Alaska State Trooper Zachary Huckstep recognized the signs of a house fire and rescued the homeowner and her baby daughter from the flames and thick smoke on Nov. 12, 2009. For his actions he has been selected as the March 2012 Officer of the Month by the National Law Enforcement Officers Memorial Fund.
Trooper Huckstep was off duty when he got the call to assist on a 911 hang-up check. The residence was on the small Alaskan island of Ketchikan, where Huckstep lived, so he was able to respond as Trooper Jack LeBlanc's backup within a few minutes.
It was after 10 p.m. and LeBlanc couldn't see inside. Huckstep who had been a volunteer firefighter recognized the signs of a fire inside the house. "Particles in the carpet and paint give off black toxic smoke and cover the windows. It will look like someone has turned the lights out," he says.
He walked around to the back of the house for a different view from the slope behind, and he saw flames in the window and smoke billowing through the roof shingles.
LeBlanc kicked down the front door and both troopers got out of the way to allow for backdraft before looking inside to assess the situation. "We could only see about 1.5 feet off the ground. But we were able to see underneath the smoke and view a woman's feet," says Huckstep. "Where she lay, about eight inches of her leg—foot and ankle—were sticking out from around the hallway. Her body was beyond our visibility."
Huckstep and LeBlanc "low crawled" under the smoke and brought the woman out of the house to safety. LeBlanc began CPR while Huckstep retrieved a resuscitator from his vehicle to assist. Once they were sure she had a pulse, Huckstep instructed LeBlanc to run to the nearest house, which was not very close, and ask if other residents might be inside.
Without waiting to find out the answer, Huckstep wrapped his heavy coat over himself and his face and took a deep breath before beginning a room-by-room search of the house for victims. He had to come outside for air after each room.
After searching most of the house, he came to a back room with the door shut. "I think the door saved the baby," says Huckstep. "The smoke was so hot in the house, and the crib was really tall. If the door had been open, the smoke would've engulfed the baby. I put the little girl—under a year old—in my shirt, and put my coat around me and zipped it up, and low crawled outside."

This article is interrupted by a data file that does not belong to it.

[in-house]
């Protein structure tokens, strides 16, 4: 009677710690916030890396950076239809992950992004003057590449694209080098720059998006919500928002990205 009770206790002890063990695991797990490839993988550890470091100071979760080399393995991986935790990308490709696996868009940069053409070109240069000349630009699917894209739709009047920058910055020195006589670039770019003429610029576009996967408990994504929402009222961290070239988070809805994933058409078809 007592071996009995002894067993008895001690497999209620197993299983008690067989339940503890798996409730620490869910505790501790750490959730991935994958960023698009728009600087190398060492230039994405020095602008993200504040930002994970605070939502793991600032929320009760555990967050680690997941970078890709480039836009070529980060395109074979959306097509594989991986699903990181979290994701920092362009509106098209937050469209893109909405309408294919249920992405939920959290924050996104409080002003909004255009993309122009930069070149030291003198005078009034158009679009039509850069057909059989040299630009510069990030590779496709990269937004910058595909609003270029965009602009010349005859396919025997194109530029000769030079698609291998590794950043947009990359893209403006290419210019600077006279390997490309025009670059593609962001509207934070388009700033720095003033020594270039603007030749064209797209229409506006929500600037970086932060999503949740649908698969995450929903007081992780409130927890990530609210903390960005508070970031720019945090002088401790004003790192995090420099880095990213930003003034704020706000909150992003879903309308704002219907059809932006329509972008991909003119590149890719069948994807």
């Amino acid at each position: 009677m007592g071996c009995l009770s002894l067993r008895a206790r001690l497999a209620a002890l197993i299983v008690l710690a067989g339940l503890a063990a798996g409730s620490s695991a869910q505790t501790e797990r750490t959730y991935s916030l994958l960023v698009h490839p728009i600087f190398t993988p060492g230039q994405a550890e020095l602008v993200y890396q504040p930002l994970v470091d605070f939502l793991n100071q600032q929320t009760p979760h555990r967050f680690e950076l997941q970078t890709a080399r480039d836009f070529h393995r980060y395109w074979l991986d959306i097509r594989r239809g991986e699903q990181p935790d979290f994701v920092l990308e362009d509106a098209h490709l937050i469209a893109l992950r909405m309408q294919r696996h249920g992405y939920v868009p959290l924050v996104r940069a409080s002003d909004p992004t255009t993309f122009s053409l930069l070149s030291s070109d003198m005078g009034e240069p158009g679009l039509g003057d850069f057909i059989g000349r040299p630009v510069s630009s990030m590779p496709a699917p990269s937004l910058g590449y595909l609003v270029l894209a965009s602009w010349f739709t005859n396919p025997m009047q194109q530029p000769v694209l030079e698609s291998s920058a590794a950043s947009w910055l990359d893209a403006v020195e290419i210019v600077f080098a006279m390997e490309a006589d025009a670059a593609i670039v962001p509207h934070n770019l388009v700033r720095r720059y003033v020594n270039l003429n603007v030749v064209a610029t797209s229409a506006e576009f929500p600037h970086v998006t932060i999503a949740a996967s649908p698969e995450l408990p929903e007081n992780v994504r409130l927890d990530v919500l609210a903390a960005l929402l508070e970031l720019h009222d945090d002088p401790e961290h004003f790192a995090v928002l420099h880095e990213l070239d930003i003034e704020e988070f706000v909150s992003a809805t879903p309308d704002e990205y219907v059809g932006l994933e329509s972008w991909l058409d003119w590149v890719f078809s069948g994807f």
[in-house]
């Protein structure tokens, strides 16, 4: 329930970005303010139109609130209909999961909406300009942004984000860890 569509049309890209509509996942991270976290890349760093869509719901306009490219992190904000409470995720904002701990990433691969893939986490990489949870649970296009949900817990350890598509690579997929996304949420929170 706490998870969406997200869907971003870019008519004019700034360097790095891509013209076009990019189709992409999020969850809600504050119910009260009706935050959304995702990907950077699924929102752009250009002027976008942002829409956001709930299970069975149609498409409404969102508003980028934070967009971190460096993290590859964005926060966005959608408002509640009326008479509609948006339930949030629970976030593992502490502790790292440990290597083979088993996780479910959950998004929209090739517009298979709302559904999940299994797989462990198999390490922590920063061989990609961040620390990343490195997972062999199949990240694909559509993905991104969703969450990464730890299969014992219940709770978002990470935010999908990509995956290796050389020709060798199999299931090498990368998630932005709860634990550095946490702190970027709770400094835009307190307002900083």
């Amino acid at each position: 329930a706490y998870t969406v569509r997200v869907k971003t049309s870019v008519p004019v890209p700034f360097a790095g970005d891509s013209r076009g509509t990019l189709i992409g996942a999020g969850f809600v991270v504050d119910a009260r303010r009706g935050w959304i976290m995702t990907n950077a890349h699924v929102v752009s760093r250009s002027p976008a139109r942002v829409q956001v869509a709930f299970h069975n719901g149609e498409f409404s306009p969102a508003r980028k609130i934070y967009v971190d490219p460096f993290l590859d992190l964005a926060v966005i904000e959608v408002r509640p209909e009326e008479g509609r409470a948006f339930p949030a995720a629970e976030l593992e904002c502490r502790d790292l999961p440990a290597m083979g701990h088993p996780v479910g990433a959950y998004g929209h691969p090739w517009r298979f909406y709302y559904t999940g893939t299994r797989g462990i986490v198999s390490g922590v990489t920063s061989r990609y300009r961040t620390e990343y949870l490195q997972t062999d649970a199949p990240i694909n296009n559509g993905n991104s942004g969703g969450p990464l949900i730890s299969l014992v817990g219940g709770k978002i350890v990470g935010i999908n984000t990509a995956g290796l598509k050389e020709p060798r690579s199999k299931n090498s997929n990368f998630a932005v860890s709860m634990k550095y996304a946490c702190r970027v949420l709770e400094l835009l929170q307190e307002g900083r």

He handed the infant to a recently arrived neighbor who said the rescued woman’s husband might be inside. Huckstep was getting tired and the flames and smoke were intensifying, but no firefighters had arrived. So he went back in to check the one remaining room. As he reached it, he got winded and thought it would be OK to take a small breath. "It was like some 400-pound guy had sucker punched me. I couldn’t move or do anything," he says.
Running out of options, the trooper remembered from his fire training that as a last resort you can often breathe through clothes or a mattress. He picked up a pile of clothes and brought them up to his face. "I was able to get three or four good breaths because there was some good, clean oxygen in there," says Huckstep. "With that I was able to low crawl out of the house."
When he emerged he got a second wind. He hadn't found anyone else in the home. With the woman still unconscious but breathing and the baby unharmed, he tried to save their house, emptying heavy rain cisterns he found full of water. Huckstep had just finished dousing the flames when the fire truck arrived. He passed out. He was treated for minor smoke inhalation in the hospital and released.
The woman, a former police officer, was successfully treated for severe smoke inhalation, and the baby was given a clean bill of health. The husband had been out of town and was never in danger. Burning trash inside the house, a common occurrence in that rural area, had caused the accidental fire when debris escaped and ignited nearby furniture.
Huckstep was recently reassigned to the Alaska Bureau of Investigations and now works out of Anchorage, but he still thinks of the event and is glad he was able to help. "For going on six years I was out on patrol, and I never had anything happen like this before or since," he says. "I was able to find the baby and help Jack carry the woman out—and save not just somebody, but a fellow cop. I know without a shadow of a doubt that I helped in their lives." He and Trooper LeBlanc met with the family afterwards and played with the little girl. "I felt like that was all the reward I needed," he says.